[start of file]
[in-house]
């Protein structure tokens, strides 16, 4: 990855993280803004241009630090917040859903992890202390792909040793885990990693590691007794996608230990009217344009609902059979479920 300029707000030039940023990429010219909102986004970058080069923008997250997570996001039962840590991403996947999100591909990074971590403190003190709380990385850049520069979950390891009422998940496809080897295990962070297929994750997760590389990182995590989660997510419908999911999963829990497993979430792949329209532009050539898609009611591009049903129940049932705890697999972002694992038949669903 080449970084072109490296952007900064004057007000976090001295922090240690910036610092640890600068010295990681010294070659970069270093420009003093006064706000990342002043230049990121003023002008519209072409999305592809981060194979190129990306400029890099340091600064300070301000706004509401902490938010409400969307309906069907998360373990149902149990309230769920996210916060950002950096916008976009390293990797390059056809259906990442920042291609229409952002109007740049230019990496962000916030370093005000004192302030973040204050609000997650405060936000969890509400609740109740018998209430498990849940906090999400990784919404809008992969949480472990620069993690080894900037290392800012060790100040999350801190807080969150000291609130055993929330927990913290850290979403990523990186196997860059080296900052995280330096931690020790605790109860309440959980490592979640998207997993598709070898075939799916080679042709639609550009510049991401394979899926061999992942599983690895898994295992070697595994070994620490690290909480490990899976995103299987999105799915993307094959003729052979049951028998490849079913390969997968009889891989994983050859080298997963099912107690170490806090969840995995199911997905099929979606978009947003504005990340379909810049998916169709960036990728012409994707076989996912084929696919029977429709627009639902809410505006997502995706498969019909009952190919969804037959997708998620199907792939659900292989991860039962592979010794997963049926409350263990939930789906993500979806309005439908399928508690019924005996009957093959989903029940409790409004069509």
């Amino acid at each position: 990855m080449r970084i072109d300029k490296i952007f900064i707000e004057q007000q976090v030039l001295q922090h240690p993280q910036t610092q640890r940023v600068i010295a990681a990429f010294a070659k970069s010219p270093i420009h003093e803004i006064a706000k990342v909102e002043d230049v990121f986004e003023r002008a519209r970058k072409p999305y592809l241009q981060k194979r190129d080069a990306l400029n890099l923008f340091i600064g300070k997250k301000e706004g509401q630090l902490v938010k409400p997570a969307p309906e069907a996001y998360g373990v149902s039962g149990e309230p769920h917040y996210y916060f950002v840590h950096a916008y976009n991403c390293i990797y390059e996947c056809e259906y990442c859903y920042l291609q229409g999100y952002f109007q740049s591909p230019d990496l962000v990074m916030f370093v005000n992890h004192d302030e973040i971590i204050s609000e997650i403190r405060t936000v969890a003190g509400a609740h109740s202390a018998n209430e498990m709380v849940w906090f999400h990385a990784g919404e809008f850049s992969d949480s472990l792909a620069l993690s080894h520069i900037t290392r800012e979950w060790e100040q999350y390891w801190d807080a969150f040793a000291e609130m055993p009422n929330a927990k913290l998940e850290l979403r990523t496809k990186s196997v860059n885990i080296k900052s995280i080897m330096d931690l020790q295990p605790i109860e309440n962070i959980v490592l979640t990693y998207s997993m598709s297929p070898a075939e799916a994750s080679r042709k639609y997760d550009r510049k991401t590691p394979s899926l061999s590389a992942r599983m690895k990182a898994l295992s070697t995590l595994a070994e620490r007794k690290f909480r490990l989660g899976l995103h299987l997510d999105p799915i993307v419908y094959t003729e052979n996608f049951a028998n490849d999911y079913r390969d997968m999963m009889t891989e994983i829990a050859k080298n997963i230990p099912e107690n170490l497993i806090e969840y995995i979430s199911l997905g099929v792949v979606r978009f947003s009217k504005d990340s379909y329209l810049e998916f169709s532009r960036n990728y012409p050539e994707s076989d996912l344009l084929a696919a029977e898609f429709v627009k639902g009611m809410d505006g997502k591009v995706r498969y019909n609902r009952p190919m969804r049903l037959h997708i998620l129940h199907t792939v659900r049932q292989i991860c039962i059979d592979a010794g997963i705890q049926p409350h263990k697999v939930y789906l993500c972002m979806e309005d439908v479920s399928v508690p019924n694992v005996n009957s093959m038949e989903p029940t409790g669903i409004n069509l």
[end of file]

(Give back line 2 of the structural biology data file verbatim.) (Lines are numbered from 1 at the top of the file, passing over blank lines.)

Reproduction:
């Protein structure tokens, strides 16, 4: 990855993280803004241009630090917040859903992890202390792909040793885990990693590691007794996608230990009217344009609902059979479920 300029707000030039940023990429010219909102986004970058080069923008997250997570996001039962840590991403996947999100591909990074971590403190003190709380990385850049520069979950390891009422998940496809080897295990962070297929994750997760590389990182995590989660997510419908999911999963829990497993979430792949329209532009050539898609009611591009049903129940049932705890697999972002694992038949669903 080449970084072109490296952007900064004057007000976090001295922090240690910036610092640890600068010295990681010294070659970069270093420009003093006064706000990342002043230049990121003023002008519209072409999305592809981060194979190129990306400029890099340091600064300070301000706004509401902490938010409400969307309906069907998360373990149902149990309230769920996210916060950002950096916008976009390293990797390059056809259906990442920042291609229409952002109007740049230019990496962000916030370093005000004192302030973040204050609000997650405060936000969890509400609740109740018998209430498990849940906090999400990784919404809008992969949480472990620069993690080894900037290392800012060790100040999350801190807080969150000291609130055993929330927990913290850290979403990523990186196997860059080296900052995280330096931690020790605790109860309440959980490592979640998207997993598709070898075939799916080679042709639609550009510049991401394979899926061999992942599983690895898994295992070697595994070994620490690290909480490990899976995103299987999105799915993307094959003729052979049951028998490849079913390969997968009889891989994983050859080298997963099912107690170490806090969840995995199911997905099929979606978009947003504005990340379909810049998916169709960036990728012409994707076989996912084929696919029977429709627009639902809410505006997502995706498969019909009952190919969804037959997708998620199907792939659900292989991860039962592979010794997963049926409350263990939930789906993500979806309005439908399928508690019924005996009957093959989903029940409790409004069509």